Mississippi: Hunters Should Prepare for Wild Hog Encounters

Hunting season preparation is done to increase our odds of harvesting some of the special and iconic native species that we are fortunate to have in Mississippi, whether we’re targeting white-tailed deer, small game, waterfowl or a combination of quarry.

Whatever we hunt throughout the rifle season, we all want to increase the success of our outdoor, sport-hunting experience — while at the same time, decreasing the available space in our freezers.

Mississippi hunters frequently encounter and harvest wild pigs, which have become second only to white-tailed deer in sport-hunting popularity over the past several years. While they are fun to hunt, there are a few things to keep in mind when afield for wild pigs.

Wild pigs, a highly destructive, nonnative, invasive species, cause incredible damage to our state’s natural resources and economy. They directly compete for vital food and habitat with our native wildlife, decreasing the amount and quality of resources available to white-tailed deer, eastern wild turkeys, grey and fox squirrels and other species.

With that in mind, many hunters may want to target this nuisance species this year and kill as many as possible, which is not necessarily the wrong mindset. However, there a few things to consider before hunting these animals.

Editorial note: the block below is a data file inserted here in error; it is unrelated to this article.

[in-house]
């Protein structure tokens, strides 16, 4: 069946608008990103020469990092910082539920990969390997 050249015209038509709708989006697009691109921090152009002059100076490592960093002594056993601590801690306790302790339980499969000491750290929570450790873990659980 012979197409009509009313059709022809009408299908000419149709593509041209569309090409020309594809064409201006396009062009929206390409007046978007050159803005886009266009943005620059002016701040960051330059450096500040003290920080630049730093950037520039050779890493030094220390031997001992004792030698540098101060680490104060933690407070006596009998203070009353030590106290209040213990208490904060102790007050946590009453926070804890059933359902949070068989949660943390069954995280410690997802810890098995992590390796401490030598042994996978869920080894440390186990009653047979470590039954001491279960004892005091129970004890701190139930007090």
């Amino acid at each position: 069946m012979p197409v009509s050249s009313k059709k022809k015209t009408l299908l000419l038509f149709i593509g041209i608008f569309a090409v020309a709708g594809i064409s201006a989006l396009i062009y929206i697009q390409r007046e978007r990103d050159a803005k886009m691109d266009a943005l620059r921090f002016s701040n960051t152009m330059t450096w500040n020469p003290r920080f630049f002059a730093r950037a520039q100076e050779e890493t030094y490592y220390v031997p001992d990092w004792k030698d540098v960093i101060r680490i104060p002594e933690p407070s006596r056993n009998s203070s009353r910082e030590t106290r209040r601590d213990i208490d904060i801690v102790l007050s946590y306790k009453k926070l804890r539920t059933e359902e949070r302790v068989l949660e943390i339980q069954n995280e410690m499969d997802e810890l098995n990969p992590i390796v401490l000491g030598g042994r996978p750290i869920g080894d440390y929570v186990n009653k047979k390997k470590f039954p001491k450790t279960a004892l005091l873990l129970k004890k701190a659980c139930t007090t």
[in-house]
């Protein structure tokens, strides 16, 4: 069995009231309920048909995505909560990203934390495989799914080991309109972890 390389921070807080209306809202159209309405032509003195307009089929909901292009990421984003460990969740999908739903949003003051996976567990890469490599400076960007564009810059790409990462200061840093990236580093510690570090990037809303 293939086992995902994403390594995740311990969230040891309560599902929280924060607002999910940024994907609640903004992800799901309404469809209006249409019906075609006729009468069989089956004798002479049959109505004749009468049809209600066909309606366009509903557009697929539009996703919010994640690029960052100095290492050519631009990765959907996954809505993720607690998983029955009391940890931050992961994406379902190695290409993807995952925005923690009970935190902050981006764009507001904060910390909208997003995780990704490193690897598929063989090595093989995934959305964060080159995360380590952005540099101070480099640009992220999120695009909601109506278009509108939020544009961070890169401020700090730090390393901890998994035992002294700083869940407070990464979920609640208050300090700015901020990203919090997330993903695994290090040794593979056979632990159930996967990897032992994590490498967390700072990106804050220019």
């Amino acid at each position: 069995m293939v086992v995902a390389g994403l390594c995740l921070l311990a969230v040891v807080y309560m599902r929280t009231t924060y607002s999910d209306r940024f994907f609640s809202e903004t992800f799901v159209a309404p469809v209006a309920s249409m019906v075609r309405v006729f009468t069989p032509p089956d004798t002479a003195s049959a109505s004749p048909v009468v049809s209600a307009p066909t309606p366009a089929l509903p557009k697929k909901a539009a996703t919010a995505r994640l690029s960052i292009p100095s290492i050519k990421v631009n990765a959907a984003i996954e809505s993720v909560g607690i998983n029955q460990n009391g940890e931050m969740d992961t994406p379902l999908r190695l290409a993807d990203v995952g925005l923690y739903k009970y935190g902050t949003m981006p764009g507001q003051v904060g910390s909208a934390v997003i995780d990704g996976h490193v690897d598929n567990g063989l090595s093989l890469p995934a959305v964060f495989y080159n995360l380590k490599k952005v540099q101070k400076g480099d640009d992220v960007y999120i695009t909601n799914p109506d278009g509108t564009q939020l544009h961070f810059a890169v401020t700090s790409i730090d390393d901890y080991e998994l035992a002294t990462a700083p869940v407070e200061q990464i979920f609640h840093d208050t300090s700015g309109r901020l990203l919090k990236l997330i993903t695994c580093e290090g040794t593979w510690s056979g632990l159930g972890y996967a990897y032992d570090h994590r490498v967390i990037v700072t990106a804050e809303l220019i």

People in many areas of the state, whether on public or private land, are trying to significantly reduce wild pig populations and have active trapping systems in place. In fact, trapping is the only meaningful way to control and remove pigs in the numbers necessary to limit their impacts on Mississippi’s resources. That said, wild pigs are among the most intelligent creatures in our state.

Hunting actually educates them further, making it more difficult for landowners and wildlife officials to trap them. It also causes pigs to scatter, which further complicates trapping efforts and makes it less likely to trap entire groups, which is the ultimate objective.

Moreover, hunting pressure may cause them to move onto other properties, increasing the amount of trapping efforts required to remove them. It also spreads their impacts over larger areas of land.

Current Mississippi regulations allow only the “incidental take” of wild pigs on all Wildlife Management Areas and other various public lands. Sport hunting of pigs on Mississippi public land is discouraged, and it is the responsibility of the hunter to be familiar with these rules.

Each hunter should check with the state or federal entity that is managing the specific area before hunting. Consult the specific state regulations on any of these public lands before harvesting a wild pig, as these rules may vary depending on the location.

As fun as it may be to hunt wild pigs, keep in mind that the species we truly love, appreciate and value — the species that represent everything that is great about outdoors in Mississippi — are seriously threatened by this destructive species. It’s these wonderful species that we should be promoting as our hunting season progresses.

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